Symmetric Chords & Circle of Fifths

The two common symmetric chords are the augmented triad, dividing the octave in major thirds, and the diminished 7th chord, dividing the octave in minor thirds:

When we transpose non-symmetric chords, we all know that going up an interval lead to the same chord as going down the inverted interval. For instance, if I transpose a C chord up a perfect fourth, i got a F chord … as well as if I transpose my C chord down a perfect fifth (inversion of the perfect fourth). Obvious:

Although this also apply to symmetric chords, these ones got other interesting properties regarding transposition. Because they divide the octave in equal parts, they have a limited number of transpositions. We know that Caug contains the same notes as Eaug and Abaug … so they can be completely interchanged in music. Same thing for Cdim7, Ebdim7, F#dim7 and Adim7. They are enharmonic chords:

Now let’s combine the two previous concepts. What happens if I transpose a Caug chord down a perfect fifth ? I got a Faug, right ? But Faug is also enharmonically a Aaug and a Dbaug. This means that for augmented chords, going down a perfect fifth (or up a perfect fourth) is an equivalent harmonic movement as going  down a minor third (or up a major sixth) and as going up a minor second (or down a major seventh):

Same idea applied to dim7 chords. When I transpose a Cdim7 down a perfect fifth, i got a Fdim7 which is also enharmonically a Abdim7, Bdim7 and Ddim7. This means that for dim7 chords, going down a perfect fifth (or up a perfect fourth) is an equivalent harmonic movement as going down a major third (or up a minor third), down a minor second (or up a major seventh) and up a major second (or down a minor seventh):

We could apply the same concept to other transpositions than a perfect fifth down, of course, but this one is particularly interesting because it is the most common harmonic movement in music, as it goes toward the circle of fifths, counter-clockwise. It’s the harmonic movement of the II-V-I and III-VI-II-V progressions, and of numbers of harmonic marches.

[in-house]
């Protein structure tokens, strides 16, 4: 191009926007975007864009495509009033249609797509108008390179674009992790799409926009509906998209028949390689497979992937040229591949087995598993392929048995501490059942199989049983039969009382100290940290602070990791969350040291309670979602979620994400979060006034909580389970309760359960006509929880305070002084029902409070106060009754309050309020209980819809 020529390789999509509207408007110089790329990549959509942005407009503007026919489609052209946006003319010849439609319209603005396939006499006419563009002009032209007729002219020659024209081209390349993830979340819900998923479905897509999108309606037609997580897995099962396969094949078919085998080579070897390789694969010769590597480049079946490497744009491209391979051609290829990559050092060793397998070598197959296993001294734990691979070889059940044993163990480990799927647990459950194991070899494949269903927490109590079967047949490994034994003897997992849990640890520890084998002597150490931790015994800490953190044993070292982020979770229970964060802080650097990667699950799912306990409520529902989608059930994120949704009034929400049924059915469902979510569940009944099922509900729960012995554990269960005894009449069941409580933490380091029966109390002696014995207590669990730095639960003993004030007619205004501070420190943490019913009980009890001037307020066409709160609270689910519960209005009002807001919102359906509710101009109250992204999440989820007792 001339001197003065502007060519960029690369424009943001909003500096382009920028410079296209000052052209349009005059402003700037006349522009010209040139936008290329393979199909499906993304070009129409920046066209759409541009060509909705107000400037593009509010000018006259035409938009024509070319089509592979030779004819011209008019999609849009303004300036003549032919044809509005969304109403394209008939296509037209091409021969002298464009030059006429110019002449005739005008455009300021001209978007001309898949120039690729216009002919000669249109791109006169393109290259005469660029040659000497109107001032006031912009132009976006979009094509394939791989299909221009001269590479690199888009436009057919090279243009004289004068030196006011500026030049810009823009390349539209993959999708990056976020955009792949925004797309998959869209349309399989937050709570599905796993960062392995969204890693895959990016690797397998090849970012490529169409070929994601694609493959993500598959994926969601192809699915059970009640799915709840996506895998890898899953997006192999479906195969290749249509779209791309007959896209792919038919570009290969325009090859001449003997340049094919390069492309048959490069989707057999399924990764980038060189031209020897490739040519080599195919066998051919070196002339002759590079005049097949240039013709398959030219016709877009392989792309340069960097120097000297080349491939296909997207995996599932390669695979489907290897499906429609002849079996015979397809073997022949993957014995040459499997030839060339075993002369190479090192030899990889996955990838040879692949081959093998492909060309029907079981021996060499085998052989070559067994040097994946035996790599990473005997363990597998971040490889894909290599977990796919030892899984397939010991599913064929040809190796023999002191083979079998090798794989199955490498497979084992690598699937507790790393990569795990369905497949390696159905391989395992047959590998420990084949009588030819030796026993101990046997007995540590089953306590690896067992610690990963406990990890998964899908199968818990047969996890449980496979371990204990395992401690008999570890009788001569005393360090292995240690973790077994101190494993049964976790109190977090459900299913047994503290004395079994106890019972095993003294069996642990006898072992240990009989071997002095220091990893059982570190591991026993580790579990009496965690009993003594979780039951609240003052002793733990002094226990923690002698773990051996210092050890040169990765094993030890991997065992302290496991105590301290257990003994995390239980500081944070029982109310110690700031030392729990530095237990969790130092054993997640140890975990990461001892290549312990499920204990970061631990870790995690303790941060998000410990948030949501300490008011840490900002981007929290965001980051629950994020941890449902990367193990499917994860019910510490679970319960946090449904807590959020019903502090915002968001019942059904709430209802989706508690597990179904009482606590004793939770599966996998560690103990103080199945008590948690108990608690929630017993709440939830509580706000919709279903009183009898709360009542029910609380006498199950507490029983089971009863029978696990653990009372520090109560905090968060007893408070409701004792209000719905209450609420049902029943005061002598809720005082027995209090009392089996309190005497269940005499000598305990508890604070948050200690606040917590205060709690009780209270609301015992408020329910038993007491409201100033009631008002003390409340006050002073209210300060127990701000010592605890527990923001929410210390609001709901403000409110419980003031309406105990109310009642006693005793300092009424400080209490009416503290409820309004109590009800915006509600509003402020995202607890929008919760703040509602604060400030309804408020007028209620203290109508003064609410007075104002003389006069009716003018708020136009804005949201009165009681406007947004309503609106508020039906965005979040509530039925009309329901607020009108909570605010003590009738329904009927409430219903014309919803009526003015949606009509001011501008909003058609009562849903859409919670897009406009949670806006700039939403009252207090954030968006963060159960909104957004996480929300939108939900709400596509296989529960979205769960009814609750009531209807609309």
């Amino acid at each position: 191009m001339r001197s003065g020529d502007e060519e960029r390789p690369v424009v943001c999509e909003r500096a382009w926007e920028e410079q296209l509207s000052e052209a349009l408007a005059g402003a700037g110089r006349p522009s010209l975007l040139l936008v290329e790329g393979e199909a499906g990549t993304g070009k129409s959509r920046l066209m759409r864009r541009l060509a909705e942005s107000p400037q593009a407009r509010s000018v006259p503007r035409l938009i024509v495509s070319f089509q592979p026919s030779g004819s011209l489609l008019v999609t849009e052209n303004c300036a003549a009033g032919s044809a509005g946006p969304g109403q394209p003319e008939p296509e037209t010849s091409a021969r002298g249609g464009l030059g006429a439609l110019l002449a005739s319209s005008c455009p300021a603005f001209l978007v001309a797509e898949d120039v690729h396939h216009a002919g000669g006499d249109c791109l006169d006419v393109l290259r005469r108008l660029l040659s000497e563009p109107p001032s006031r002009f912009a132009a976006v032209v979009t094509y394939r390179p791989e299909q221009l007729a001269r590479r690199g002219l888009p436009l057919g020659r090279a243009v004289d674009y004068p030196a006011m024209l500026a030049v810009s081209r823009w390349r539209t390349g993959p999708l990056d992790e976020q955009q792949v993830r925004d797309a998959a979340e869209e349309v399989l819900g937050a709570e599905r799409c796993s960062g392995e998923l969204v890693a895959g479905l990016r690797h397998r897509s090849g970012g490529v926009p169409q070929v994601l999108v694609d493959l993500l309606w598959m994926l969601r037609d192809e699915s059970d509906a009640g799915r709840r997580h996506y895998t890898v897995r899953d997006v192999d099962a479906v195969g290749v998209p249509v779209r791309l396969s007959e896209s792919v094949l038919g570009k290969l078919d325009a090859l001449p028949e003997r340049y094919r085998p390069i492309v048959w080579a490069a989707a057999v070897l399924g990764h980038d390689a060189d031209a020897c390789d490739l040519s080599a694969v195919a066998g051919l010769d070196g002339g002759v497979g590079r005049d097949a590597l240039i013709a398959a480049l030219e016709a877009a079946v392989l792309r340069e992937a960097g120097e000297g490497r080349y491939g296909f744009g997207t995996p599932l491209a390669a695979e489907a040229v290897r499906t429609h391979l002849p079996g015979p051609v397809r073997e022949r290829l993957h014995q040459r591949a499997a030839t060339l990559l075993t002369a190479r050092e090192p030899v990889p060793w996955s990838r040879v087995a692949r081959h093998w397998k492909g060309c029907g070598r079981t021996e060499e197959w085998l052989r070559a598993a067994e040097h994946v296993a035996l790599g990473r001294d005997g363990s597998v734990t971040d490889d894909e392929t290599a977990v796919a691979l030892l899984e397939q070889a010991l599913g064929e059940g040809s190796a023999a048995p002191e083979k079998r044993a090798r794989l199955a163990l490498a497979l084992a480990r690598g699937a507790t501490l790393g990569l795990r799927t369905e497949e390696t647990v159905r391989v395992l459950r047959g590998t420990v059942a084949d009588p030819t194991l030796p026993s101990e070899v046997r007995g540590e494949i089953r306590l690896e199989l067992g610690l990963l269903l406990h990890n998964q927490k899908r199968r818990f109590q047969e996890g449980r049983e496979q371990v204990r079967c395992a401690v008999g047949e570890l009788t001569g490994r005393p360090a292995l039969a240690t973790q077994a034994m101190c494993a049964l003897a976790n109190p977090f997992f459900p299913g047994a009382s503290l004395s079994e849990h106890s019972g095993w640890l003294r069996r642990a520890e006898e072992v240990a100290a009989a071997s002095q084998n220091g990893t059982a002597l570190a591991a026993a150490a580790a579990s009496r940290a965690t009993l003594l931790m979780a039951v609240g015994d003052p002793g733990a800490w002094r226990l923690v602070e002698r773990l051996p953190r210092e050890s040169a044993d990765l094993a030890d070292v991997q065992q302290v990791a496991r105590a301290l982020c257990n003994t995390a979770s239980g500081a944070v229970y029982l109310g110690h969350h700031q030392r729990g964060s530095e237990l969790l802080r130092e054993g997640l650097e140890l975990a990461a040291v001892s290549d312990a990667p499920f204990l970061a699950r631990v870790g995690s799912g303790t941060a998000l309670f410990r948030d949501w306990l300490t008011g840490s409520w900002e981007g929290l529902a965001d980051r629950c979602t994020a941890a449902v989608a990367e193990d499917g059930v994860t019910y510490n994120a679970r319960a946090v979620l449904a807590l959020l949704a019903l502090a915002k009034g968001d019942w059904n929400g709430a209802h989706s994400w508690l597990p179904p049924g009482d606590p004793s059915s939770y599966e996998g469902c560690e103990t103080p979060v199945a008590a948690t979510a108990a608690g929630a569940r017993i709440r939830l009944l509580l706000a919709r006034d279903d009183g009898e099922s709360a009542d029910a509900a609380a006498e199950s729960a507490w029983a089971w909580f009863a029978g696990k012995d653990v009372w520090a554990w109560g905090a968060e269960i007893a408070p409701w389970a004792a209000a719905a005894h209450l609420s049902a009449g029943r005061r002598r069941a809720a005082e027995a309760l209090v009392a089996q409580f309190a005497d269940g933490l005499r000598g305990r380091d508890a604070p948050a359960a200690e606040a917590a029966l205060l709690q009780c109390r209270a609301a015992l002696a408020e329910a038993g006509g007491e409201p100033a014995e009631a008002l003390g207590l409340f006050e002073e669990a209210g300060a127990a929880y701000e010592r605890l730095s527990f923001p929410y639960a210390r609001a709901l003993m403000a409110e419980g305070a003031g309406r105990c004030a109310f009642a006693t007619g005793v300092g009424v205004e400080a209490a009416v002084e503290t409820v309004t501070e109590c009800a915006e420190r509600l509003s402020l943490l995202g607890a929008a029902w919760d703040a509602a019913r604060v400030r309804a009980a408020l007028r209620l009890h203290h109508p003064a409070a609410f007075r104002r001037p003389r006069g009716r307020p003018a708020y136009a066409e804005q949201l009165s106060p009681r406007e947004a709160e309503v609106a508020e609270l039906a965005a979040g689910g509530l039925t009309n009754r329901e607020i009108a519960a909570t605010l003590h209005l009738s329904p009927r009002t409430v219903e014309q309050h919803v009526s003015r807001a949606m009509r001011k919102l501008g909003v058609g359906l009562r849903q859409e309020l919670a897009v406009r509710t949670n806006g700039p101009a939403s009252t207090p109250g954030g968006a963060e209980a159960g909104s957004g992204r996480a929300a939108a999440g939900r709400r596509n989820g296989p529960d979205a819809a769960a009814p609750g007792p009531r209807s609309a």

Now let’s make some music with this idea ! I picked up a famous jazz standard, Polkadots & Moonbeams, in the key of F. The end of the first A section goes like this:

The last bar of the section is the interesting one. We have here Am7 D7 Gm7 C7 … a typical progression to go back to the F tonic. We can reharmonize it with 7th chords, a very common practice in jazz:

Now we can first substitute these 7th chords by augmented triads, which work very well as a dominant function … A7 D7 G7 C7 becoming Aaug Daug Gaug Caug. But if we apply the concept we just discussed above, instead of going down perfect fifths, we can go up minor seconds and we will still have the same chords, enharmonically: Aaug, Bbaug, Baug, Caug. We can double check that Bbaug is the same chord as Daug, and Baug the same chord as Gaug.

We can also use these ascending voicings with the original bass line, and we go back to the original augmented triads progression with a smooth ascending voice-leading:

Got it ?

Let’s now use dim7 chords. We now that dominant 7th chords can be substitute by dim7 chords … C7 can be substituted by Edim7. This makes sound the Db note, which is the b9 of C7. Also very common practice in jazz. A7 D7 G7 C7 then become C#dim7 F#dim7 Bdim7 Edim7. Again, applying the same concept, instead of going down perfect fifths,  we can go down minor seconds, which is an equivalent harmonic movement for dim7 chords. This gives us:

And again, using these dim7 voicings with the original bass line, we’re back to 7(b9) chords. With a drop2 figuration, we get this smooth descending voice-leading:

That’s it for today !

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2018-06-21T13:09:15+00:00June 21st, 2018|Music Theory|1 Comment

One Comment

  1. Joseph 2018-06-26 at 17:33 - Reply

    Terrific! Thank you.

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